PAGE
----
New contest promotes philanthropy
By Diana Ming, The Dartmouth Staff
Published on Monday, October 10, 2011
New members of 22 Greek houses across campus — including all eight Panhellenic sororities, 13 fraternities and one co-educational fraternity — will participate in a new fundraising competition known as Philanthropic All American Rush throughout Fall term, PAAR founder and chairman Matthew Lu ’13 said in an interview with The Dartmouth.
The competition, which begins today, seeks to promote philanthropy within the College’s Greek community and serves as an opportunity for new members to assume leadership of an “exciting and fulfilling experience,” Lu said.
New members will engage in fundraising activities that they will organize on behalf of their Greek organizations through Nov. 29, PAAR director of communications Julia Harvey ’13 said. At the competition’s end, the organizations and individuals that raise the most money or demonstrate the most creativity will win prizes including cash awards and roundtrip airplane tickets from Boston to Miami during spring break, she said.
PAAR will then donate the funds to two local organizations — WISE, a Lebanon-based organization that provides services to survivors of domestic and sexual violence, and the Vermont Community Foundation for Hurricane Irene relief, Harvey said.
PAAR has raised over $14,000 in seed money to date, and will offer $6,000 worth of prizes in its inaugural term, Lu said. The prizes that PAAR will offer are designed to elicit the “greatest amount of participation possible,” he said.
Lu began planning PAAR this past summer after he was inspired by the annual Prouty bike and run fundraiser for cancer research sponsored by Dartmouth-Hitchcock Medial Center, he said.
“After watching the Prouty this summer, I was surprised by how competitive Greek houses got about philanthropy,” Lu said. “I realized that the Greek system could internally run a similar competition that could get people excited about helping out great causes as well.”
Before forming PAAR, Lu discussed his plans with College administrators, including Assistant Dean for Development and Administration Tracy Walsh and Greek Letter Organizations and Societies Director Wes Schaub, he said.
“The College has been extremely receptive to PAAR and in helping me work on the finances of the program,” Lu said.
Lu began seeking donors and support for the program in July.
“I was cold-calling alumni, friends and relatives for weeks,” he said.
Prizes will be awarded to winners in several categories including most funds raised by a Greek organization, most funds raised by an individual, most funds raised per capita and most creative fundraising idea, Harvey said.
Greek organizations can decide how to spend their prize money, although they will be prohibited from spending it on alcohol-related purchases, Lu said.
“I think for us at PAAR, the road getting to our end goal is far more important than the giving part,” Lu said. “We want to change how people think of philanthropy within Greek houses but we also want to show people that fundraising is fun and should not be required, but should be something that we want to do.”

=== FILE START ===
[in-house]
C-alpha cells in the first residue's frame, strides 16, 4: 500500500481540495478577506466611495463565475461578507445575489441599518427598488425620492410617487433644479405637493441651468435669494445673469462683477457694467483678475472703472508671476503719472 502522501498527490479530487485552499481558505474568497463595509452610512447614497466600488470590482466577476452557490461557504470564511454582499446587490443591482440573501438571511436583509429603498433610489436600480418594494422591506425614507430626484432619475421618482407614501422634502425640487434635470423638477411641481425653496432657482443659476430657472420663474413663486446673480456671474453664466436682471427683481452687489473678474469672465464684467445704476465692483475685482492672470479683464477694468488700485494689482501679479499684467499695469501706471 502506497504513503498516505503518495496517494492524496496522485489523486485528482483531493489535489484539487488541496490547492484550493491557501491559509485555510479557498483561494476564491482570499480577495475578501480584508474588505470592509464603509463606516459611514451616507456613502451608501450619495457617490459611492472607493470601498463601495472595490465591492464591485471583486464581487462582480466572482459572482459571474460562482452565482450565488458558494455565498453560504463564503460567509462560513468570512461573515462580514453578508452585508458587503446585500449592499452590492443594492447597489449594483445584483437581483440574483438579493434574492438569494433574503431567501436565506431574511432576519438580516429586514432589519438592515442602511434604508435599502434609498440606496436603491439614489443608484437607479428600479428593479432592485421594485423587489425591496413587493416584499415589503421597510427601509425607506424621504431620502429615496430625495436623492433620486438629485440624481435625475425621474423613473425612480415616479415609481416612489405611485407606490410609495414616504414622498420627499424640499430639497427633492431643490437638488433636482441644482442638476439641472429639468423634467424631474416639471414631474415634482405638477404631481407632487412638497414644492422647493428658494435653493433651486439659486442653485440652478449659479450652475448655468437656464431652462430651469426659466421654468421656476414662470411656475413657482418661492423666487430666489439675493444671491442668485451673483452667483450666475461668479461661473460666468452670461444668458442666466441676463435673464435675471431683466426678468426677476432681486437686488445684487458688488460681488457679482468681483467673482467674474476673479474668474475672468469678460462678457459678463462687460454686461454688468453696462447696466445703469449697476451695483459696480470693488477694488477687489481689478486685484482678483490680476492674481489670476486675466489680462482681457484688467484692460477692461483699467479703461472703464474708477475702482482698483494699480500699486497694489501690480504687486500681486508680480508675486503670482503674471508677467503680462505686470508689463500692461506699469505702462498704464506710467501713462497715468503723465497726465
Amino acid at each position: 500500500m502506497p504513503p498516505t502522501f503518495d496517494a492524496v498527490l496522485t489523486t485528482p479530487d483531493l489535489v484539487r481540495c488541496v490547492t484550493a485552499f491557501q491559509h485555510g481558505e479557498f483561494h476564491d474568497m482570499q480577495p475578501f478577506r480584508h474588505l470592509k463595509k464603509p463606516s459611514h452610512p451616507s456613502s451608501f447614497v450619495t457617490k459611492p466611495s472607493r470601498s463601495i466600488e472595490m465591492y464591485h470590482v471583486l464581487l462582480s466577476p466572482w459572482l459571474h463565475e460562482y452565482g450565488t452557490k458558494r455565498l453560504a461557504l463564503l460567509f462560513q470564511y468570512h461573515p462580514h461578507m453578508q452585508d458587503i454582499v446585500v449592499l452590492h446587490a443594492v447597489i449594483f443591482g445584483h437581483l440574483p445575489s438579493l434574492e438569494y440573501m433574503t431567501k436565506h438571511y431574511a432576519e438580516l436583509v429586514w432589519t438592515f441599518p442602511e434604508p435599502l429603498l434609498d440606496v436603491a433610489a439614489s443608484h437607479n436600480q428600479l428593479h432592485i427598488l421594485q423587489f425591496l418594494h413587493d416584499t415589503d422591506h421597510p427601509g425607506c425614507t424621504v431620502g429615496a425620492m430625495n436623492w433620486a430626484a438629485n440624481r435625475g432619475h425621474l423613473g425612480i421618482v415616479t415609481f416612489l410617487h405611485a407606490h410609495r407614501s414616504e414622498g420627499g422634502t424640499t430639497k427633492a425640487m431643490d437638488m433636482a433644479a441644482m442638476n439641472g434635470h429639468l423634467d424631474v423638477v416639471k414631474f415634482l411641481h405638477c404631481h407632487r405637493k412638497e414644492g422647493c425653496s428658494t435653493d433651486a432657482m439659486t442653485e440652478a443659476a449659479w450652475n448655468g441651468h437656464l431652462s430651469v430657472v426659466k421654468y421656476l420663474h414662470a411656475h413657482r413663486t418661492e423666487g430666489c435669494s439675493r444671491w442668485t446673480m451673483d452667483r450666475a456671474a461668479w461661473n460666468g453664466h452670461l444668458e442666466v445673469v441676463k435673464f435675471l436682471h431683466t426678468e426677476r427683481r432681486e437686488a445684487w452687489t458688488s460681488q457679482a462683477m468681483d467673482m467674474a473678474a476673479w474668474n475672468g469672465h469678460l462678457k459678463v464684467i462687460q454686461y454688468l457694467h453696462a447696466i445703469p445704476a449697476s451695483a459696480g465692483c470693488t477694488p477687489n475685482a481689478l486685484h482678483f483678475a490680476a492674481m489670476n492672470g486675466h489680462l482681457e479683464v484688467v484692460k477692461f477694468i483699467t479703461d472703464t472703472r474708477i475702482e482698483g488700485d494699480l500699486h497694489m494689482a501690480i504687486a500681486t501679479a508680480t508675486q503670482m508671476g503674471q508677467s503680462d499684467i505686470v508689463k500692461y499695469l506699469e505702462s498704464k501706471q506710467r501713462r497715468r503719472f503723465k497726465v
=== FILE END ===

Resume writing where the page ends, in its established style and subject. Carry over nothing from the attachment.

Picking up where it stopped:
While there will be no regulations regarding how Greek organizations raise money for the competition, Lu said they will likely request donations and sell various items to other students on campus. Throughout the term, each organization will be responsible for reporting the total amount of money raised per week, he said.
“This will allow us to update our fundraising numbers on our Facebook and Twitter pages in order to keep Greek houses engaged in the competition,” Lu said.
PAAR’s five-student executive board, which is comprised of Lu, Harvey, deputy chairman Harrison Weidner ’14, treasurer Brendan Woods ’13 and director of marketing Patrick Healy ’13, selected the charitable organizations that PAAR will sponsor, according to Harvey.
“I think at Dartmouth specifically, domestic violence and sexual abuse are important parts of campus dialogue,” she said. “I think [selecting WISE] will be a good way to get the conversation started about these major issues.”
The Interfraternity Council approved the philanthropy program on Sept. 27, and the College’s Greek Leadership Council has also worked to promote the new fundraising competition, according to GLC moderator Trevor Chenoweth ’12.
“I’m excited to push for this program and we hope we can make PAAR a tradition on campus,” Chenoweth said. Greek organization members interviewed by The Dartmouth also expressed excitement about competition’s possibilities.
“Before I could blitz out to the house about participating [in PAAR], I had at least five girls already blitzing me about how our house could get involved,” Kappa Kappa Gamma sorority philanthropy chair Anna Norwood ’12 said. “There has been a really positive response and I think anything that’s going to stir up excitement for philanthropy is a great thing.”
Alpha Delta fraternity vice president of service Michael Schwartz ’12 also said members of his house have shown enthusiasm for the competition.
“AD hopes that PAAR will add a new element to pledge term, exposing new members to another side of the fraternity system outside of the basement,” Schwartz said in an email to The Dartmouth. “Community service is an integral component of being a brother in a fraternity.”
If the program is successful at the College, Lu said he hopes to expand PAAR to other campuses.
“We are definitely long-term focused in our goals,” Lu said. “We named our organization ‘All American’ because I think this program can become a way of unifying and bringing Greek systems from all over the country together.”